China’s Li praises Hong Kong leader for reviving economy
HONG KONG (AP) — Chinese Premier Li Keqiang praised the Hong Kong government’s efforts in revitalizing the economy as it rolls back COVID-19 restrictions, in a meeting on Thursday with the territory’s leader in Beijing.
Hong Kong Chief Executive John Lee is on his first trip to the capital to deliver an annual year-end report to leaders. He is expected to meet with President Xi Jinping to discuss the city’s political, economic and COVID-19 situations before returning to Hong Kong on Saturday.
Li expressed his approval of Lee’s work over the past six months, during which most of the city’s COVID-19 restrictions were relaxed, helping to restore Hong Kong’s image as a vibrant financial hub.
“The fates of Hong Kong and the motherland are closely intertwined,” Li said. “I hope the Hong Kong government will unite and lead the people of Hong Kong to contribute its advantages as it integrates into the national development plan in accordance with the country’s needs.”
The city should continue to strengthen its position as an international financial center and global trading and maritime hub as it integrates into China’s development, he added.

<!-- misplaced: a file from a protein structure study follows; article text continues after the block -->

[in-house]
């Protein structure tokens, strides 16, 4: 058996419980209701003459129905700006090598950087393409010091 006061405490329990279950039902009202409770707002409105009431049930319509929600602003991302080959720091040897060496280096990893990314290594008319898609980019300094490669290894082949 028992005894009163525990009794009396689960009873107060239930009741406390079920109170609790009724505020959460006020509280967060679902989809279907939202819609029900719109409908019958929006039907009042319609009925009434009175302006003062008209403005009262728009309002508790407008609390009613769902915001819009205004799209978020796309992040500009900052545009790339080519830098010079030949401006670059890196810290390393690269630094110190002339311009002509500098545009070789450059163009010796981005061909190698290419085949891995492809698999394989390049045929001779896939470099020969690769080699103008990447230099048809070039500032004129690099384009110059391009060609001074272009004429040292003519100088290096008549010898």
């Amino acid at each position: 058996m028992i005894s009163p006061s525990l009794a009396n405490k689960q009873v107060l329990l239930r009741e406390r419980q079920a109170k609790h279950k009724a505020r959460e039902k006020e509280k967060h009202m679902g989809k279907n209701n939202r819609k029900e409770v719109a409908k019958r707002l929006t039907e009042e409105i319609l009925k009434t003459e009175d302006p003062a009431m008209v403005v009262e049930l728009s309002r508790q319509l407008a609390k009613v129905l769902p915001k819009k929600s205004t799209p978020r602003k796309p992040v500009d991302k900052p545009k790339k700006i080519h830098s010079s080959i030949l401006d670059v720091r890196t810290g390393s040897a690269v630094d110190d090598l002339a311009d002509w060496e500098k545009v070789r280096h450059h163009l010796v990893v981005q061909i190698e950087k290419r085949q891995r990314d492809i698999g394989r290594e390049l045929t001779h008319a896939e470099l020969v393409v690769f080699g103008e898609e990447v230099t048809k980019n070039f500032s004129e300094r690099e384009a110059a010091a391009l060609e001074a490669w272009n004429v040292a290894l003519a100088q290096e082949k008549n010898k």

Lee, a former security minister, took over the city’s top job from Carrie Lam on July 1. Lam left after five tumultuous years that saw the city rocked by massive pro-democracy protests in 2019, a subsequent political crackdown that crushed dissent and the coronavirus outbreak that killed thousands of people and hammered the city’s economy.
In an election in May, Lee won over 99% of the vote from a committee stacked with mostly pro-Beijing members as the race’s sole candidate. He is the city’s fifth chief executive after the former British colony was returned to Chinese rule in 1997.
A day before Lee left for Beijing, he said he would convey Hong Kongers’ hopes to reopen the border with mainland China, which is seen as key to further boosting the city’s economy. Most checkpoints between Hong Kong and China have been closed during much of the pandemic.